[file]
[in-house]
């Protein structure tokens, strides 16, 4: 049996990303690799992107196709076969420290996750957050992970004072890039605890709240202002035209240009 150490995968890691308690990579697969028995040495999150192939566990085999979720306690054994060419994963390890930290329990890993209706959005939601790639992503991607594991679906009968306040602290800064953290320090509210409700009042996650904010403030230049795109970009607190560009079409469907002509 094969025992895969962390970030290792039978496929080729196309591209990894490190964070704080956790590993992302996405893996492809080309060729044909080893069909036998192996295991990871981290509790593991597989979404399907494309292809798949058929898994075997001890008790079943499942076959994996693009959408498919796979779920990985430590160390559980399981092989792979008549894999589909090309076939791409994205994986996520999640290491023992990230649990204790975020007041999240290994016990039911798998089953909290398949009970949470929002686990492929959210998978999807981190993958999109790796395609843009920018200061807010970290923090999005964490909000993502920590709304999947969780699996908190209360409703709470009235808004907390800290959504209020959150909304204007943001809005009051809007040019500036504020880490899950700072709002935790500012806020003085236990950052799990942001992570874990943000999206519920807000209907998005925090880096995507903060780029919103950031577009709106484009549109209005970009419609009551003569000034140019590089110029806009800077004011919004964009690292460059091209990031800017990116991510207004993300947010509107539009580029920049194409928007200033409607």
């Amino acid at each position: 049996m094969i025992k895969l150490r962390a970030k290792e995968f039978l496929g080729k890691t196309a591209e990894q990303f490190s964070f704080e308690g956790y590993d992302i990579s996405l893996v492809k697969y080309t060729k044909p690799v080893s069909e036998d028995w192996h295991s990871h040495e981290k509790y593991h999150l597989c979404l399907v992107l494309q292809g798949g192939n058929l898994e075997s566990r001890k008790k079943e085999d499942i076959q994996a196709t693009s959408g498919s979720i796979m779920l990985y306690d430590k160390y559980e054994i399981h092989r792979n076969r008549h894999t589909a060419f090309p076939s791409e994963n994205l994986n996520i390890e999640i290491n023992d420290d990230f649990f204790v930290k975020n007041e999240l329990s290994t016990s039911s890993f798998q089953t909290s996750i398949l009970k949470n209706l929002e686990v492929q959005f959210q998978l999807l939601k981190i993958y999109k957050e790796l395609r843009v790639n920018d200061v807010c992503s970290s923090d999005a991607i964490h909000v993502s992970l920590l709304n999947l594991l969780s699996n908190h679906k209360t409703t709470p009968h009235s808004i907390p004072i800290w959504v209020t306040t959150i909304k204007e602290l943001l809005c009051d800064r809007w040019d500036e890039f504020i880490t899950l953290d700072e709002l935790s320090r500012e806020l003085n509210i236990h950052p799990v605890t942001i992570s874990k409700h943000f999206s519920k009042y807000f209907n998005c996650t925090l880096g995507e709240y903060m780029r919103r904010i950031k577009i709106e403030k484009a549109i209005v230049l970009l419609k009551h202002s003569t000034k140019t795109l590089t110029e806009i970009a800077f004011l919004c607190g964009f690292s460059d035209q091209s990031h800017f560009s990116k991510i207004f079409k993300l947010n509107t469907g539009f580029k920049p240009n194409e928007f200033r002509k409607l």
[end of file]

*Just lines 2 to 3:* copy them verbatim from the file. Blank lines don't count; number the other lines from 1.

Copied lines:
């Protein structure tokens, strides 16, 4: 049996990303690799992107196709076969420290996750957050992970004072890039605890709240202002035209240009 150490995968890691308690990579697969028995040495999150192939566990085999979720306690054994060419994963390890930290329990890993209706959005939601790639992503991607594991679906009968306040602290800064953290320090509210409700009042996650904010403030230049795109970009607190560009079409469907002509 094969025992895969962390970030290792039978496929080729196309591209990894490190964070704080956790590993992302996405893996492809080309060729044909080893069909036998192996295991990871981290509790593991597989979404399907494309292809798949058929898994075997001890008790079943499942076959994996693009959408498919796979779920990985430590160390559980399981092989792979008549894999589909090309076939791409994205994986996520999640290491023992990230649990204790975020007041999240290994016990039911798998089953909290398949009970949470929002686990492929959210998978999807981190993958999109790796395609843009920018200061807010970290923090999005964490909000993502920590709304999947969780699996908190209360409703709470009235808004907390800290959504209020959150909304204007943001809005009051809007040019500036504020880490899950700072709002935790500012806020003085236990950052799990942001992570874990943000999206519920807000209907998005925090880096995507903060780029919103950031577009709106484009549109209005970009419609009551003569000034140019590089110029806009800077004011919004964009690292460059091209990031800017990116991510207004993300947010509107539009580029920049194409928007200033409607």
């Amino acid at each position: 049996m094969i025992k895969l150490r962390a970030k290792e995968f039978l496929g080729k890691t196309a591209e990894q990303f490190s964070f704080e308690g956790y590993d992302i990579s996405l893996v492809k697969y080309t060729k044909p690799v080893s069909e036998d028995w192996h295991s990871h040495e981290k509790y593991h999150l597989c979404l399907v992107l494309q292809g798949g192939n058929l898994e075997s566990r001890k008790k079943e085999d499942i076959q994996a196709t693009s959408g498919s979720i796979m779920l990985y306690d430590k160390y559980e054994i399981h092989r792979n076969r008549h894999t589909a060419f090309p076939s791409e994963n994205l994986n996520i390890e999640i290491n023992d420290d990230f649990f204790v930290k975020n007041e999240l329990s290994t016990s039911s890993f798998q089953t909290s996750i398949l009970k949470n209706l929002e686990v492929q959005f959210q998978l999807l939601k981190i993958y999109k957050e790796l395609r843009v790639n920018d200061v807010c992503s970290s923090d999005a991607i964490h909000v993502s992970l920590l709304n999947l594991l969780s699996n908190h679906k209360t409703t709470p009968h009235s808004i907390p004072i800290w959504v209020t306040t959150i909304k204007e602290l943001l809005c009051d800064r809007w040019d500036e890039f504020i880490t899950l953290d700072e709002l935790s320090r500012e806020l003085n509210i236990h950052p799990v605890t942001i992570s874990k409700h943000f999206s519920k009042y807000f209907n998005c996650t925090l880096g995507e709240y903060m780029r919103r904010i950031k577009i709106e403030k484009a549109i209005v230049l970009l419609k009551h202002s003569t000034k140019t795109l590089t110029e806009i970009a800077f004011l919004c607190g964009f690292s460059d035209q091209s990031h800017f560009s990116k991510i207004f079409k993300l947010n509107t469907g539009f580029k920049p240009n194409e928007f200033r002509k409607l």